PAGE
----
A recent report from The Guardian has uncovered systematic human rights abuse in the Albanian camp of the Mojahedin-e-Khalq (MEK), a former Iranian terrorist organization exiled from Iraq to Albania. As Exit has reported over the last years, multiple high-ranking US politicians have visited the MEK in Albania, as US administration’s interest in overturning the Iranian regime have grown.
The article in The Guardian reveals that members of the MEK have started to defect, many of whom end up in Tirana on their way to emigrate to EU countries or the US. These defectors have reported continuous human rights abuses within the Albanian MEK camp:
[T]he move from Iraq to the relative safety of Albania has precipitated a wave of defections. Those with means have fled the country to the EU and the US, but around 120 recent MEK escapees remain in Tirana with no right to work or emigrate. I spoke to about a dozen defectors, half of whom are still in Albania, who said that MEK commanders systematically abused members to silence dissent and prevent defections – using torture, solitary confinement, the confiscation of assets and the segregation of families to maintain control over members. […]
The testimony of these recent defectors follows earlier reports from groups such as Human Rights Watch, which reported former members witnessed “beatings, verbal and psychological abuse, coerced confessions, threats of execution and torture that in two cases led to death.”
The MEK camp appearsto fall “beyond the jurisdiction of the Albanian police”:
Ylli Zyla, who served as head of Albanian military intelligence from 2008 to 2012, accused the MEK of violating Albanian law. “Members of this organisation live in Albania as hostages,” he told me. Its camp, he said, was beyond the jurisdiction of Albanian police and “extraordinary psychological violence and threats of murder” took place inside.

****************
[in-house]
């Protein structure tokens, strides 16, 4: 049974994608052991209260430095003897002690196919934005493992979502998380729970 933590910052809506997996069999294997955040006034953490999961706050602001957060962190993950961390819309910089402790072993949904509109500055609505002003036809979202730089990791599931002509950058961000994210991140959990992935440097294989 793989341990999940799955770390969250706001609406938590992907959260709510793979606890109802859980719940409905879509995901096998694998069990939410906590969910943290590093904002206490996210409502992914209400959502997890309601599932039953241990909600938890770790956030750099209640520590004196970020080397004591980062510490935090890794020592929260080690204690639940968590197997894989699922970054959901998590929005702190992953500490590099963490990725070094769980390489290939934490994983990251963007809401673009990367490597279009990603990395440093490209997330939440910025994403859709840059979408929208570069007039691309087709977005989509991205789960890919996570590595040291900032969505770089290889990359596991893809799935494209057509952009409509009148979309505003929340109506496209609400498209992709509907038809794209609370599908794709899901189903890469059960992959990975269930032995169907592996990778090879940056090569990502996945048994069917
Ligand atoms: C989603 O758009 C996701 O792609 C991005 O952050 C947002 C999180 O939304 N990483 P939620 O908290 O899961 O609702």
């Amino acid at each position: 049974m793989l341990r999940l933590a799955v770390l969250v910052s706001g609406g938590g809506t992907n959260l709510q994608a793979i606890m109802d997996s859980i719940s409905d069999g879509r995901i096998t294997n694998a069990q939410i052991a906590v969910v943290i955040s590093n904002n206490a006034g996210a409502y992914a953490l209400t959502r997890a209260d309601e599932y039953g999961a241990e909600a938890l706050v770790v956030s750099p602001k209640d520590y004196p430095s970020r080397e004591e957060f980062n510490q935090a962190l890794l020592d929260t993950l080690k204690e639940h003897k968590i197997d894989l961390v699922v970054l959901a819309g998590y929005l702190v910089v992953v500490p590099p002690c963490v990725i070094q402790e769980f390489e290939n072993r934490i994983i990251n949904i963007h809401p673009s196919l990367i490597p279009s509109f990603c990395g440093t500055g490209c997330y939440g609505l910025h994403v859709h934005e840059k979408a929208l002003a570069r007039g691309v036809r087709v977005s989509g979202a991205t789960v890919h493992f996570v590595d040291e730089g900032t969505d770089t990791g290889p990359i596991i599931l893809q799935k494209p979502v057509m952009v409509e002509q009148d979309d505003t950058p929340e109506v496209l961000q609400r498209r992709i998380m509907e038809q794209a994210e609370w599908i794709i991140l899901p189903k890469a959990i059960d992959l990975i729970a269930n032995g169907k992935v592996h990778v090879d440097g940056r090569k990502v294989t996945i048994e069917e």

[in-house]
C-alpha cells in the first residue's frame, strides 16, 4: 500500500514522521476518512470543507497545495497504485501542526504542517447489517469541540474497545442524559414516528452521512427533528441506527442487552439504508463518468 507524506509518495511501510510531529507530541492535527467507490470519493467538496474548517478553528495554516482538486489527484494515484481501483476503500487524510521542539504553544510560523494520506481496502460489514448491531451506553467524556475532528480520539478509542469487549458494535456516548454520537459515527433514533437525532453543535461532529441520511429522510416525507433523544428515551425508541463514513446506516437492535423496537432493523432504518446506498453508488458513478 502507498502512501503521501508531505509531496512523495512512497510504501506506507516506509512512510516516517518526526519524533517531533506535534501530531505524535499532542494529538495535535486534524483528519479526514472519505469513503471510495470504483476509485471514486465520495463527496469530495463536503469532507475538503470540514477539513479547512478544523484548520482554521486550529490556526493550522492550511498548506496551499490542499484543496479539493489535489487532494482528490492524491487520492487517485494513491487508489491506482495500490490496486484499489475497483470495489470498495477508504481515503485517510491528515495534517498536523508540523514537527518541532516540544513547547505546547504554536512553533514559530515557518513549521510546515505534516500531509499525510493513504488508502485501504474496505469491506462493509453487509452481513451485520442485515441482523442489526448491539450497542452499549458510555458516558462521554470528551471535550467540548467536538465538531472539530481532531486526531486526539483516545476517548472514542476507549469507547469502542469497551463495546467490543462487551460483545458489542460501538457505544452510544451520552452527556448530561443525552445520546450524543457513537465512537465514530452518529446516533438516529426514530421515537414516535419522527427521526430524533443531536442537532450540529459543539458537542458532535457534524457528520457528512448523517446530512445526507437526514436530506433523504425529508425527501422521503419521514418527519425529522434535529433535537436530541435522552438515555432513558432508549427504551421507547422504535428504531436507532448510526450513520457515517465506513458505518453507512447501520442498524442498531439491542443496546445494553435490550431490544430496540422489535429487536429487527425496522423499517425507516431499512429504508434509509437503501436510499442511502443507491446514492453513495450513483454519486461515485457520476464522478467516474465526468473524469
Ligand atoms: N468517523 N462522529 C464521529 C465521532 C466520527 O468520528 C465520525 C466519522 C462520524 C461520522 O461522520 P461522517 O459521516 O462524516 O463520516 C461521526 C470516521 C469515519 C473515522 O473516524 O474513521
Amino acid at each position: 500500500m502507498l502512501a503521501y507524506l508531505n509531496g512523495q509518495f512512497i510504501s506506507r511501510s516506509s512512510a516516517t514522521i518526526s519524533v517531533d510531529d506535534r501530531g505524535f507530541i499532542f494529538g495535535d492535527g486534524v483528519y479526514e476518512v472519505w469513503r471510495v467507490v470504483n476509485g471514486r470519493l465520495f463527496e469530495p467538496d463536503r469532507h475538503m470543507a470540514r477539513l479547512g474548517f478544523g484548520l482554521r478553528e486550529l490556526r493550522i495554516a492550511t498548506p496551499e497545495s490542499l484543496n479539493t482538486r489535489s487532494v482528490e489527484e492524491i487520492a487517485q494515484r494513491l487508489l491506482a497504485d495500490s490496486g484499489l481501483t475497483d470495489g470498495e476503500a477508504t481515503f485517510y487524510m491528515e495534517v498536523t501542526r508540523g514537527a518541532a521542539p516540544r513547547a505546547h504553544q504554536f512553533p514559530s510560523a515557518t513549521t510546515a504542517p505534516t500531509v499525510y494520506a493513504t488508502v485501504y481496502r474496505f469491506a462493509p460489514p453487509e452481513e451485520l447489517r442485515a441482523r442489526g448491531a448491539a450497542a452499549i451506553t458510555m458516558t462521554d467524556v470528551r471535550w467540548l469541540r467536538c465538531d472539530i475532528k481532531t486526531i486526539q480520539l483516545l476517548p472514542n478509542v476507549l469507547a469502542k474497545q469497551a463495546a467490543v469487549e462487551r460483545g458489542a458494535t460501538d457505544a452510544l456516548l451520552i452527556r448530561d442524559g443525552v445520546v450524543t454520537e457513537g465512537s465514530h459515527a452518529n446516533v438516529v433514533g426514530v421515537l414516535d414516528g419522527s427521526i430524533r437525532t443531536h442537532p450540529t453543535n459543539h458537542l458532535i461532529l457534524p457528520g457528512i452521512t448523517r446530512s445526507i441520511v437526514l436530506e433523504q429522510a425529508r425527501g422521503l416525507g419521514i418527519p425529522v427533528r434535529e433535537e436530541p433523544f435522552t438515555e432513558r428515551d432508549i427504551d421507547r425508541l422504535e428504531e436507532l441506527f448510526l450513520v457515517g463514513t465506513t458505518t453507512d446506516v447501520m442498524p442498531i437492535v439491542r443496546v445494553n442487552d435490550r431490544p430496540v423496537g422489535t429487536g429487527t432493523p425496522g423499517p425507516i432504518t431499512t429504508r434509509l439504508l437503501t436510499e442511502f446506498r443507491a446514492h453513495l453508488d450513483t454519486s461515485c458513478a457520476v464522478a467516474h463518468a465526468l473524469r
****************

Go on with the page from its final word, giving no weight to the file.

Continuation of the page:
The Albanian government, meanwhile, turns a blind eye to the human rights abuses on its territory, hoping that hosting the MEK will give them leverage over the US government:
Olsi Jazexhi, a professor of history at the University of Durres critical of the government’s decision to accept the MEK fighters, says that Albanian politicians hoped the deal would lead the US to turn a blind eye to their own corruption. “The MEK is a card which gives them leverage with the United States,” he said. “They think that by taking the MEK, the Americans will leave their business alone.”
Full protection of human rights is one of the five key conditions for opening EU accession negotiations. It seems that, once again, the Albanian government fails to honor its obligations in that regard.
Exit, Explaining Albania,